How Not to Explain the Feast of Unleavened Bread
After I announced class was not meeting Friday, I did a supremely poor job of explaining the Seventh Day of the Feast of Unleavened Bread to the two students who asked about it privately. In both cases, my first response was to hold up the matzah I had with me.
Um, in retrospect, that doesn’t really explain much.
To the second student, I added some commentary about the Feast of Unleavened Bread as part of the greater historical context for communion services he may have experienced in churches, citing the “this my body” reference.
But then, since I had given him a piece to show him it was essentially a cracker, I had to backtrack and clarify that if he ate it, he wasn’t doing some weird religious communion act. Thus, it was a second epic fail at explaining the holiday.
Take Three: A Search for a Simple Explanation
Here’s what I should have said when they asked what holiday it is:
Friday (4/13/2012) is the Seventh Day of the Feast of Unleavened Bread, the last day of seven-day biblical holiday that begins immediately after Passover, Passover being the day the lamb (and Lamb) was slain. Both the first and seventh days of unleavened bread are what you might call “high holidays,” especially important days on which God asks his people to refrain from their customary employment. They are holy convocations when believers get together and celebrate with other believers.
Historically, on the First Day of Unleavened Bread, the Israelites (no matter what their ethnicity since a mixed multitude joined the commonwealth along with the twelve tribes) left Egypt. They were delivered from cruel slavery and oppression.
So while Passover is an everlasting sign distinguishing those who choose to take cover under the blood of the lamb from those who choose not to, the First Day of Unleavened Bread commemorates being set free. Have you been “delivered” from the bondage of sin? Then that holiday pertains to you.
On the Seventh Day of Unleavened Bread, Israel appeared to be trapped: the Red Sea (maybe the Gulf of Aqaba) before them and Pharaoh’s entire army in hot pursuit behind them held off by a cloud of darkness and fire God placed at the pass to keep the two camps separate from one another. All night long, a wind blew, dividing the waters and allowing the Israelites only one way to escape from their enemies. As soon as the Israelites had crossed over the path God had provided for them, the waters returned, drowning Pharaoh’s army and spoiling his kingdom forever.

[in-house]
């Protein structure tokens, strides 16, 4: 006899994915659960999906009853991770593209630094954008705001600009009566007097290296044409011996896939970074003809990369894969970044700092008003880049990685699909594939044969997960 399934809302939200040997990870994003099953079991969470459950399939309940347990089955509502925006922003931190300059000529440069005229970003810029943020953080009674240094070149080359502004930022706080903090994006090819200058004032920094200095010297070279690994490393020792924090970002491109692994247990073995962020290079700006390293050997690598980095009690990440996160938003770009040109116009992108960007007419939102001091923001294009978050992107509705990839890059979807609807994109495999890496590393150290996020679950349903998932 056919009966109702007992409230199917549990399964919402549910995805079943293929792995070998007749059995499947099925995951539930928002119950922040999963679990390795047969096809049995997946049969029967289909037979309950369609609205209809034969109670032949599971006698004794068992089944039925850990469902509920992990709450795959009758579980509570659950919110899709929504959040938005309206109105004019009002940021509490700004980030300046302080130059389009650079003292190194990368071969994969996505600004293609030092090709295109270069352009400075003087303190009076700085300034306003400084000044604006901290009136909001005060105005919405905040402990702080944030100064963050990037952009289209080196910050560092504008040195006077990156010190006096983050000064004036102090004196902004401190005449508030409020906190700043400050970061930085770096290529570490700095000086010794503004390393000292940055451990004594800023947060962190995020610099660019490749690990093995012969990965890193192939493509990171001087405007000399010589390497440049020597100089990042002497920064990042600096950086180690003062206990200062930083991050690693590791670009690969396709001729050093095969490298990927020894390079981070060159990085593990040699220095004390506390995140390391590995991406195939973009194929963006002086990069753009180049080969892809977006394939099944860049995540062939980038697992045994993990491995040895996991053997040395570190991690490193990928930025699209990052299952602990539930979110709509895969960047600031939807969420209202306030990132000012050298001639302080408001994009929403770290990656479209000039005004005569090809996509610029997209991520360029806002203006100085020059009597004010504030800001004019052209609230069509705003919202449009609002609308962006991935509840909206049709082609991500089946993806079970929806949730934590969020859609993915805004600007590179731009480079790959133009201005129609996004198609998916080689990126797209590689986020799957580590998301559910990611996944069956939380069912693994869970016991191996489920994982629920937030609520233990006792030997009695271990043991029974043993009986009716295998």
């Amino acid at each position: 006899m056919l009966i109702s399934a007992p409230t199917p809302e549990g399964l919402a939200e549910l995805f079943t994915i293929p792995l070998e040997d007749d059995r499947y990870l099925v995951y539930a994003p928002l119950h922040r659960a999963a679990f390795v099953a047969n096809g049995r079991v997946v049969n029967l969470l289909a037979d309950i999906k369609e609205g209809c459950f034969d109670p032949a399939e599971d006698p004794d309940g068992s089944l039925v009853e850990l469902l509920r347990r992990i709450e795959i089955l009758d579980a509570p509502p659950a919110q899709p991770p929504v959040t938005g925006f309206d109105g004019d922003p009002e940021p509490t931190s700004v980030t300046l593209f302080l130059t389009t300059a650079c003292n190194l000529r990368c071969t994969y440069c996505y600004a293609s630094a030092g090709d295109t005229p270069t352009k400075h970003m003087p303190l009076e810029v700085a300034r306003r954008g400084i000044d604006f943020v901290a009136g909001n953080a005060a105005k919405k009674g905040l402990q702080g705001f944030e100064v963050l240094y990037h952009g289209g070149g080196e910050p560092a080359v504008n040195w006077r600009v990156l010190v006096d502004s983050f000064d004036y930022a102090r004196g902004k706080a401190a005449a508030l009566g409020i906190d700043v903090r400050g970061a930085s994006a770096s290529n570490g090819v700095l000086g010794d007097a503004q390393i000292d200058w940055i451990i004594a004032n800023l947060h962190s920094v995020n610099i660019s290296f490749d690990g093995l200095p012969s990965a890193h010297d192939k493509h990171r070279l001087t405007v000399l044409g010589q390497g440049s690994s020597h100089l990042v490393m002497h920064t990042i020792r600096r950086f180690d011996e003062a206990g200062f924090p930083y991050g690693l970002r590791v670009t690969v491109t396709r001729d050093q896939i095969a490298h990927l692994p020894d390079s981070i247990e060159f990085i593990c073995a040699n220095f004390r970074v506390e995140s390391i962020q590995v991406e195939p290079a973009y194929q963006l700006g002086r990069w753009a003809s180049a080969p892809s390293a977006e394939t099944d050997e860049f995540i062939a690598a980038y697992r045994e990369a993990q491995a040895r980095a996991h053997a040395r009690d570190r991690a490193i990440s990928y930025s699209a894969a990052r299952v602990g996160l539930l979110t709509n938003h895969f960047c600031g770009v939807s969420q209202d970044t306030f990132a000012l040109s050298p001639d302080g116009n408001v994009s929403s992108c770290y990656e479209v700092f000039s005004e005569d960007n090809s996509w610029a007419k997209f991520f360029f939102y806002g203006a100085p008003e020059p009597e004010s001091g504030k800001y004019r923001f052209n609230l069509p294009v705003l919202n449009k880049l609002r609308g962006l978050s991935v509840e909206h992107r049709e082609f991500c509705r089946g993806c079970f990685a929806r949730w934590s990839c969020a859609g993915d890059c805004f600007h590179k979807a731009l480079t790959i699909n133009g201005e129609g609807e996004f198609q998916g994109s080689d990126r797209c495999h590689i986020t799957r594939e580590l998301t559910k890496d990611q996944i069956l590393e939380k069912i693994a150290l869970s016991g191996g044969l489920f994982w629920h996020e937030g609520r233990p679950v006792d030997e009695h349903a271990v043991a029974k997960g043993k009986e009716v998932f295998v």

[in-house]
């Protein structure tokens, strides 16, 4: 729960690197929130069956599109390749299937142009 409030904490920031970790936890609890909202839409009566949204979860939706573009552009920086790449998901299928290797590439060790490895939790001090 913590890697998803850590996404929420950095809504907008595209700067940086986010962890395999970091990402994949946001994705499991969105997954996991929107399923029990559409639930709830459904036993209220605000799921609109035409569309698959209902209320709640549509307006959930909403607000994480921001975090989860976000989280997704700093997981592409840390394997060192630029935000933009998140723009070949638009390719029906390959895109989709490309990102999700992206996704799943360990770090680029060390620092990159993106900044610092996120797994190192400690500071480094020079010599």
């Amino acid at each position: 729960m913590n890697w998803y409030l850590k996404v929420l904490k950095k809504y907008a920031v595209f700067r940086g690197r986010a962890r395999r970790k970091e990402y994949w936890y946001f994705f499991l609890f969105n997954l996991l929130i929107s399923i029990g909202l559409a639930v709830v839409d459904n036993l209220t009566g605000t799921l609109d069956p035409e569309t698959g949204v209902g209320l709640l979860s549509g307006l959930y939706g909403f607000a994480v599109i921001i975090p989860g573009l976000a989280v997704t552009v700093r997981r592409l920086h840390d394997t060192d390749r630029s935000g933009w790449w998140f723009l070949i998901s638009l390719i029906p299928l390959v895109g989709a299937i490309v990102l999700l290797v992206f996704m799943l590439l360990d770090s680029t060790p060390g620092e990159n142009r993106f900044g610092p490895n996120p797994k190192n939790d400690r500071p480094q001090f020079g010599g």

So the Seventh Day of Unleavened Bread commemorates, in the words of the song the children sang, the day when “The Lord, my God, my strength, my song, has now become my salvation [yeshuah in Hebrew, which you might recognize in its anglicized version, Jesus]”(Exodus 15:2). In other words, on the Seventh Day of Unleavened Bread, God who had always been sustaining them and giving them joy saved them from their enemies who no longer owned them but still wanted to destroy them. The Seventh Day of Unleavened Bread is a holiday about salvation. Are you “saved”? Then this holiday pertains to you.
Some might say that since all this happened so very long ago, it’s fulfilled and not terribly relevant to us today. However, since the exodus from Egypt is the historical picture of the greater exodus with greater judgment and greater deliverance coming in the Last Days (see Daniel and Revelation, for example), I want, as Paul said, to “keep the feast” (I Cor. 5:8; Exodus 12:14).
Happy holiday, everyone!